Photo Credit: Jennie Anne Benigas



March 2012

“Anyone who has seen a book grow from concept to packing box knows that it begins with an idea. Accompanied by a flood of energy. Followed by a massive to-do list that sorts down into discreet tasks. Set on a timeline. Supported by detailed planning, mixed with a high dose of flexibility and tolerance for problems. Held together by a lot of rumination.” Judy’s Journal, 2011 October.



Progress Report: The 3-Genre Travel Manuscript

Dear Reader,

The quotation above from my 2011 October journal is the roadmap for my life, as much as it relates to this manuscript. However, in addition to this new manuscript, I continue making new paintings (more later about a second "new" series), planning a solo exhibit for May, volunteering for the Stanley Kunitz Boyhood Home docent program, and balancing a heavy load of a million other things. This, you may notice, is not uncommon for people living in today’s speed-driven, get-it-done-by yesterday society.

A strategy for sanity that keeps me on track is to make a concept web with oval shapes for each major commitment. Inside the oval, I write the BIG topic: WRITING, for example. Then I list projects and sub-projects around each oval. When I complete something, I have the pleasure of highlighting it in my colour-du-jour. Quite a thrill. If you think it’s compulsive, please understand that without that visual touchstone hanging next to my computer screen, I’d go mad. Or more mad.

Usually I approach work days in a priority-driven way: most important things with nearer deadlines first. This time, I sorted out my week by identifying studio days and writing days. I feel relatively happy that it’s been several weeks of actually staying fairly close to this arrangement.

Now on to the 3-genre travel manuscript progress report.

In October, I knew that much of the ground work would be to identify what I already had. Yesterday, I finished searching all of my existing poems for travel themes. Long story short, I have 19. You’d think I’d be happier. Well, I am, sort of.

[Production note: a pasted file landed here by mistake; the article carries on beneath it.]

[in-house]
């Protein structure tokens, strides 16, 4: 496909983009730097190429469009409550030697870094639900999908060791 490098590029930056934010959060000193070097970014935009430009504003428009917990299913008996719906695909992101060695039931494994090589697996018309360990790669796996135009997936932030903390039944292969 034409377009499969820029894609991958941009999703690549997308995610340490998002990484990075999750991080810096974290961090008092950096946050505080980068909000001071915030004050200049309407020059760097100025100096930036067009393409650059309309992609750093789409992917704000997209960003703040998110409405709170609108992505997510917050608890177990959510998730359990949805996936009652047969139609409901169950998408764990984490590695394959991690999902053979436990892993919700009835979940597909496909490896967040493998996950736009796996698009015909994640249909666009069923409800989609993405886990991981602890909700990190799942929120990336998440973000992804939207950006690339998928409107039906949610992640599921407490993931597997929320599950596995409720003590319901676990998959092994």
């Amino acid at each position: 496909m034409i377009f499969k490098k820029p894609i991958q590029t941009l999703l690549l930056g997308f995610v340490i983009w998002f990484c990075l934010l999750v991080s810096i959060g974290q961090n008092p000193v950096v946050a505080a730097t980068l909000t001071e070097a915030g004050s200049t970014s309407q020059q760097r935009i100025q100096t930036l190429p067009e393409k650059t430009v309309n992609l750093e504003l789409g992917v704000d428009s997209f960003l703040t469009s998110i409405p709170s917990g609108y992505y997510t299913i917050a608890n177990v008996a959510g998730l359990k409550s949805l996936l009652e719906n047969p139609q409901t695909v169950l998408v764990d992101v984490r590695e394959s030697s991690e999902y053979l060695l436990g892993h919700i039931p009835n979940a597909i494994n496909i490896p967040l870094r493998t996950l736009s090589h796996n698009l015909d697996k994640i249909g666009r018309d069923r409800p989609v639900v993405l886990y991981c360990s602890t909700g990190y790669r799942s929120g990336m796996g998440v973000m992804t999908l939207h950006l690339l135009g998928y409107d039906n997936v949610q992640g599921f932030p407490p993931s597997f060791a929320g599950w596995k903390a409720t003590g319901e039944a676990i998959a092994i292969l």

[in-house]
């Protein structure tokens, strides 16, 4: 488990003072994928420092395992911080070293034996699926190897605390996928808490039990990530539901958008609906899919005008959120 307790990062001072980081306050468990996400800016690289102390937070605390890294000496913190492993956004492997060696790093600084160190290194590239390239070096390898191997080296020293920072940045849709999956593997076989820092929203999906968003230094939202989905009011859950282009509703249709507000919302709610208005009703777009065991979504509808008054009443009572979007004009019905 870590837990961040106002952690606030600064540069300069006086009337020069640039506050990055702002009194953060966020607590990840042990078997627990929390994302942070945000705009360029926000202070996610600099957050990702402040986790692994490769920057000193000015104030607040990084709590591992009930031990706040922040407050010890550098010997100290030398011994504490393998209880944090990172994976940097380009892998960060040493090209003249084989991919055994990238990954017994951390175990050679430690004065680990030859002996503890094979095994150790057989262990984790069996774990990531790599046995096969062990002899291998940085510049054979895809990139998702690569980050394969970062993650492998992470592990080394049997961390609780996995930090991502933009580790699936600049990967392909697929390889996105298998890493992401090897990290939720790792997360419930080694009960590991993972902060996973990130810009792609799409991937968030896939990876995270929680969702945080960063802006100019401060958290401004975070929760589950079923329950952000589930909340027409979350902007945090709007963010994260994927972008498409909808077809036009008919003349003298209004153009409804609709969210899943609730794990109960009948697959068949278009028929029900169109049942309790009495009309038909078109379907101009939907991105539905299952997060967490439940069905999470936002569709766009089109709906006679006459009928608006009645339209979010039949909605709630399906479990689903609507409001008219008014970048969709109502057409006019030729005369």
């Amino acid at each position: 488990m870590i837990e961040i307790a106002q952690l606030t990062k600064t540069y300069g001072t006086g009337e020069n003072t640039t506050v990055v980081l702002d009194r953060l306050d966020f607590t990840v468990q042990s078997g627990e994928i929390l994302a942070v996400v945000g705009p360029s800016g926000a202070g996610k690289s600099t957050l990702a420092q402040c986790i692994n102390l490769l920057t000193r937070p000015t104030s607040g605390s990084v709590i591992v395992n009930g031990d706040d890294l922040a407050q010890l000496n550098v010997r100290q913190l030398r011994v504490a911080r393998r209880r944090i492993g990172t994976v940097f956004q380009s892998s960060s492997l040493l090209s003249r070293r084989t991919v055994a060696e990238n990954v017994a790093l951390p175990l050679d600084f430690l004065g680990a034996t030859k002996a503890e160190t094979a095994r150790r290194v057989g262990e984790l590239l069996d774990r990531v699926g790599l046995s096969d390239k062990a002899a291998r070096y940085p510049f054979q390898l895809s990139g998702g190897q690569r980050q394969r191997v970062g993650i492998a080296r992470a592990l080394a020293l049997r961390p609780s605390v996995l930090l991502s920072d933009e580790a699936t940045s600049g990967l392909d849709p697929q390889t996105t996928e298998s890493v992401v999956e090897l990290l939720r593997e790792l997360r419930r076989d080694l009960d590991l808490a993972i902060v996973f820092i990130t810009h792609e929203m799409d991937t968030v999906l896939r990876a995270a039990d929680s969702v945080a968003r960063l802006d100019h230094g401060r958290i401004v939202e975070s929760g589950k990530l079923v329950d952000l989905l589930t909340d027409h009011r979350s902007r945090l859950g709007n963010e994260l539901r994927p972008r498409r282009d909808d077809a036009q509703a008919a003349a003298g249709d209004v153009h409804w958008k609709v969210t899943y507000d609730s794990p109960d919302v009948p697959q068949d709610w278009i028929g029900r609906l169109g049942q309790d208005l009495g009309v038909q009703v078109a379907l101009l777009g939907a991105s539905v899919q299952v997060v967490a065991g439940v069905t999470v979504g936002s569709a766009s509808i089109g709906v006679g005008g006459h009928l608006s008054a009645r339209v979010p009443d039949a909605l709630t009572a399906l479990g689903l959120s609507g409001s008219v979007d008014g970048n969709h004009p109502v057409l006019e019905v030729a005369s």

I wrote this in October: “I know that revisions to all poems and Judy’s Journals (personal essays) will be a constant in this equation.” I found that poems I considered “almost there” are; to get them “there” is daunting Hours. And hours. One poem in particular felt like an albatross because endings I tried didn’t ring true. I wish I could be more specific, but there it is. Resolution: I will stop whining and keep my antennae up for whatever will feel right. On the other hand, I have to admit that it’s fun to revise. So, 19 travel poems from my total output might work. That felt good for a start.

Next: on to counting all the Judy’s Journals with a travel subject. What do you know: 20! Now to transfer the files and begin revising. Some of it will be cosmetic - delete the letter format (or will I?), then delete non-travel references. I should end up with…who knows until I actually do it?

The third genre is travel paintings. How will I use the images? What does the book look like in my imagination? I don’t really know yet, BUT a count of paintings inspired by travel is 85. Yup. I get overwhelmed by that number, don’t you? And I am not even a plein air painter! But there you have it: 85. To make matters more complicated, I seem to be making a new series inspired by last year’s trip to Sicily. There are three so far…hummm…

Then a thunderbolt struck! My transfer and ink series, “Autobiography” hasn’t finished with me yet, even though I thought I was done with 26 of them under my belt (2011 February). A big “What if” emerged: What if I were to use transfers of etchings from “the masters” who worked in countries we had visited? Rembrandt! Hogarth! Goya! And on and on. Each image would be tangled in my ink drawings! Phone and credit card in hand, I ordered what I needed. This consistent body of work would form the visual scaffold for my travel manuscript. How many will I make? How many will I end up using? Hummmm.

News flash: a great title came to me while listening to a CD discussion of Shakespeare’s Antony and Cleopatra. In Act V, Cleopatra describes her beloved Marc Antony:

His face was as the heavens; and therein stuck

A sun and moon, which kept their course,

And lighted

The little O, the earth.

Is not the last line a perfect title for a travel manuscript? Don’t beat me to it!